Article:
Three more faculty honored at investiture ceremony


Julia Park

The MechSE community celebrated new named appointments last week for Professors Elizabeth T. Hsiao-Wecksler, Harley T. Johnson, and Tonghun Lee. In an investiture ceremony held in the Beckman Institute Auditorium, the three colleagues formally received their new distinctions. Hsiao-Wecksler was named the Grayce Wicall Gauthier Professor, Johnson was named a Founder Professor, and Lee was named the Bei Tse Chao and May Chao Professor.

Named appointments or named professorships are important in marking the successful trajectory of high-achieving faculty. It is the highest honor the university can bestow on prominent faculty. By providing dedicated resources for research and teaching opportunities, these positions enable our most gifted faculty to excel in their scholarly activities. Similarly, faculty who hold a named professorship are celebrated for teaching, research, and the caliber of thinking that inspires both.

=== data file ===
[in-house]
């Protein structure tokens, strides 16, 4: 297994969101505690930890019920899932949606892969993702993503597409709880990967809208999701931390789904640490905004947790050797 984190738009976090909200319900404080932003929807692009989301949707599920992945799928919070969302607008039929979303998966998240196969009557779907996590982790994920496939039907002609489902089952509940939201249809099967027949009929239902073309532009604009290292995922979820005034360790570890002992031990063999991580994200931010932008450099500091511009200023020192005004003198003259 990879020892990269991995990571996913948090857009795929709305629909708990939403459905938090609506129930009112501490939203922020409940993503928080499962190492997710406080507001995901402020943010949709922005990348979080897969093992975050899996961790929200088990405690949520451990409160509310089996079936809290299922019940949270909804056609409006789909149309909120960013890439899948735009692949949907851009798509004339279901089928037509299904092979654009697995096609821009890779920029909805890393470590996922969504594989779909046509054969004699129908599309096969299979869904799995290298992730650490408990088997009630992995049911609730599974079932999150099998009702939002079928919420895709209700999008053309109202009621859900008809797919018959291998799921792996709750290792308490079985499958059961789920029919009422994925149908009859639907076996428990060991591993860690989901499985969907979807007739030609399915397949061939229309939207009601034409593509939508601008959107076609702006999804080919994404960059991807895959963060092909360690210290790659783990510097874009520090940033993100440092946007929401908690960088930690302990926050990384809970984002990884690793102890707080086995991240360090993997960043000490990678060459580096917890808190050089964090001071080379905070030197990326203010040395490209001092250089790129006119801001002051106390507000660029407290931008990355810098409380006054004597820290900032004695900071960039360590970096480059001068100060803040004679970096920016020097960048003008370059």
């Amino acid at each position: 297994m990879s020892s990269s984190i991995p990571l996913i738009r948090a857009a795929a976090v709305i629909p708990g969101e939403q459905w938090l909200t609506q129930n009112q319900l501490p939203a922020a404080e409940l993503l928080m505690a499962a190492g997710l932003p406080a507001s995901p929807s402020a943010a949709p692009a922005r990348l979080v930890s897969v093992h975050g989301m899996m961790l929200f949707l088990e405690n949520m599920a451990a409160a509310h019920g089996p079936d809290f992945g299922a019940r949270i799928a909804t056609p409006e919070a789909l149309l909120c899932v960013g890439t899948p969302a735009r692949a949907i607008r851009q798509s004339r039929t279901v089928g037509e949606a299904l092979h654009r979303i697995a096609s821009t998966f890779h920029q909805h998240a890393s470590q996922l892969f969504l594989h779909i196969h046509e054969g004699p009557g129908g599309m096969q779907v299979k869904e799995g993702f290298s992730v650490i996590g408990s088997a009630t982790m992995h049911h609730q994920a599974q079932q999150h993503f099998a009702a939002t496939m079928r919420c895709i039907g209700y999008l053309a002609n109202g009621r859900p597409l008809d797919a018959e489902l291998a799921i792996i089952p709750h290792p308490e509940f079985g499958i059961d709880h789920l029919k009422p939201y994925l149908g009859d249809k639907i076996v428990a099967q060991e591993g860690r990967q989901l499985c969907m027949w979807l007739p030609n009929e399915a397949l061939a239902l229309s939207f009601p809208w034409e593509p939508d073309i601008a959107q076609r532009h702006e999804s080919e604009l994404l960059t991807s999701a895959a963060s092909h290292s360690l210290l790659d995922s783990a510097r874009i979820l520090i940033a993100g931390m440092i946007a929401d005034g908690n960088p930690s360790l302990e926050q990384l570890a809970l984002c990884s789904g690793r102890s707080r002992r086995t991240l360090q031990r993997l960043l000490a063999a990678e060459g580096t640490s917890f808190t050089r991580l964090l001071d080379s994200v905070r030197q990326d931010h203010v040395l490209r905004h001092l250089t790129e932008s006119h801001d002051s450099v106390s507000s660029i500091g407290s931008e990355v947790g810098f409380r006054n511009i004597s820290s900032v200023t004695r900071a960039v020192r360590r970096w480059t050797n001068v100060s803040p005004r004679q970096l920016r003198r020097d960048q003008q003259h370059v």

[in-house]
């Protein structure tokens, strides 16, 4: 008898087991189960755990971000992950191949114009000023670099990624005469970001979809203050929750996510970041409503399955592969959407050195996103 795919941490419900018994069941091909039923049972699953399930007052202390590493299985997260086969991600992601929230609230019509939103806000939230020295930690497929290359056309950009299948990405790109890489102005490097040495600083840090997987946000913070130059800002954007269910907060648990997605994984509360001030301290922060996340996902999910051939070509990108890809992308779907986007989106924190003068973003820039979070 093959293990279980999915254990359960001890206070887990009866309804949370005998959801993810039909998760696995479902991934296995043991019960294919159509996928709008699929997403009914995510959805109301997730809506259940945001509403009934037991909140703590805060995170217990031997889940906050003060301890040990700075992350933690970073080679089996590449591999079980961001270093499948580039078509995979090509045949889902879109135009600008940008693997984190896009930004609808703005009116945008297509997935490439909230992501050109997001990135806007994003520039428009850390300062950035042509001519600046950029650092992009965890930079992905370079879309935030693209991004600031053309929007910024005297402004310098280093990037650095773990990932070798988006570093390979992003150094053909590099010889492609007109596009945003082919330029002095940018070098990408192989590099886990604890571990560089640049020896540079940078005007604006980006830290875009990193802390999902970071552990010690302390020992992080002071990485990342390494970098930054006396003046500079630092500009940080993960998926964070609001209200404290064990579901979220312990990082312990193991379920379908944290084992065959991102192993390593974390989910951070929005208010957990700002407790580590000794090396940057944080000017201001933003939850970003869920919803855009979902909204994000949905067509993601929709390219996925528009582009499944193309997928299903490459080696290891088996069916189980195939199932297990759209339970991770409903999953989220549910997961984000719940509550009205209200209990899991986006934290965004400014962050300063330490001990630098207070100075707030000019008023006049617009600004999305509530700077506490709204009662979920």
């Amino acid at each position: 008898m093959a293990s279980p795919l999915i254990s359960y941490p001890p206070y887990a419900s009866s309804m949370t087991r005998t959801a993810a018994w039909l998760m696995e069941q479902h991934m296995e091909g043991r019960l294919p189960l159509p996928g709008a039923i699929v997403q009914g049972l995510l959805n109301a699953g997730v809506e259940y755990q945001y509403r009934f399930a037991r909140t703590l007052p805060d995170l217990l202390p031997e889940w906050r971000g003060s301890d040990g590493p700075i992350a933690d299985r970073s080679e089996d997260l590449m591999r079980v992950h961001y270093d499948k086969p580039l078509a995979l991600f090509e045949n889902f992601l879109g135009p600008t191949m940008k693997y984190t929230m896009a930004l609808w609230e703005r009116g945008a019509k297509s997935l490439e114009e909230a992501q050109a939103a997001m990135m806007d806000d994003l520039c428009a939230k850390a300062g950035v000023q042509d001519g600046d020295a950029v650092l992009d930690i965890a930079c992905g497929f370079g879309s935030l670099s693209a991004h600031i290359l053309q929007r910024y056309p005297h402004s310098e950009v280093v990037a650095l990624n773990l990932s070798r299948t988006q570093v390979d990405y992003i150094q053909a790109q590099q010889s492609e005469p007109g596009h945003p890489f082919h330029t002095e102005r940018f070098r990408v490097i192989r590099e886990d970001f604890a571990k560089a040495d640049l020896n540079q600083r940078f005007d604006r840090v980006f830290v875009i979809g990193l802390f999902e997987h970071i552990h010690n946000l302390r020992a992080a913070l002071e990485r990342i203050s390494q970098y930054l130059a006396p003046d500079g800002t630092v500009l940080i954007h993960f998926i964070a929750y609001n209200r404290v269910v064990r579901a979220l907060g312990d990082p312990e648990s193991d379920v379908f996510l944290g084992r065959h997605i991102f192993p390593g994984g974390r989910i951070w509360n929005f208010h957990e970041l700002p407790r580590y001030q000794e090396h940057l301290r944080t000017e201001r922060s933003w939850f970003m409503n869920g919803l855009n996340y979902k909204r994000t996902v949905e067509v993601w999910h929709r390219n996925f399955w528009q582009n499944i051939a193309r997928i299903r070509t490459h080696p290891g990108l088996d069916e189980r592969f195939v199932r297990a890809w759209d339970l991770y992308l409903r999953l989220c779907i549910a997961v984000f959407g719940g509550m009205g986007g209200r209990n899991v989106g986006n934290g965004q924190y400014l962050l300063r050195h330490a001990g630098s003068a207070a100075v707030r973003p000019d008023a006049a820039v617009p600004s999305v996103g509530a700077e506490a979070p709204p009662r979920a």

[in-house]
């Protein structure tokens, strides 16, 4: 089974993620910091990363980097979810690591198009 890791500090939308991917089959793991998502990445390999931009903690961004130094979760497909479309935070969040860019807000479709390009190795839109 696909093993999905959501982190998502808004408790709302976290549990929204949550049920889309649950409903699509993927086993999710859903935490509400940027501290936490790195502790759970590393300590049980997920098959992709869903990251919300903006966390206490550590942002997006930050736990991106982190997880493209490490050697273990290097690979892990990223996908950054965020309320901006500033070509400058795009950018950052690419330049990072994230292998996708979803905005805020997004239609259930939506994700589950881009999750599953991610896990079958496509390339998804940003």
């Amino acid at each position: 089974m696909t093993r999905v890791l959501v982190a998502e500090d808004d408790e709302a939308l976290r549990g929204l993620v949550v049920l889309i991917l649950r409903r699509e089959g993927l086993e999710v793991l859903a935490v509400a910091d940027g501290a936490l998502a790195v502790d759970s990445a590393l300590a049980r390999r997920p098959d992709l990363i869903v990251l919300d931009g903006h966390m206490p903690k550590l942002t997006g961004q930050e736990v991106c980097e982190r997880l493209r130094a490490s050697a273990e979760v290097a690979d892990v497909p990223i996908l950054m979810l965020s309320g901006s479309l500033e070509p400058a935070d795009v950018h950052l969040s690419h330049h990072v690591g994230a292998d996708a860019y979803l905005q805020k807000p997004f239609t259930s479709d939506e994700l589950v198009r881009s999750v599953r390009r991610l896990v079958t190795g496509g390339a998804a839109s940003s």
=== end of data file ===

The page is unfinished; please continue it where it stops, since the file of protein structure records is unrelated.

Elizabeth Hsiao-Wecksler

Dean Rashid Bashir and Elizabeth T. Hsiao-Wecksler
Dean Rashid Bashir and Professor Elizabeth Hsiao-Wecksler

Hsiao-Wecksler spent seven years working for the Xerox Corporation before transitioning to a career in research and, in 2000, earning a PhD in mechanical engineering from the University of California, Berkeley. After a postdoctoral fellowship in the joint Integrated Rehabilitation Engineering Program between Boston University and Harvard Medical School, she joined the MechSE Department as an assistant professor in 2002. She was promoted to associate professor in 2009 and full professor in 2015. She holds faculty affiliate positions in Bioengineering; Industrial and Enterprise Systems Engineering; the Center on Health, Aging and Disability; the Center for Autonomy; the Neuroscience Program; the Beckman Institute; and the Coordinated Science Laboratory.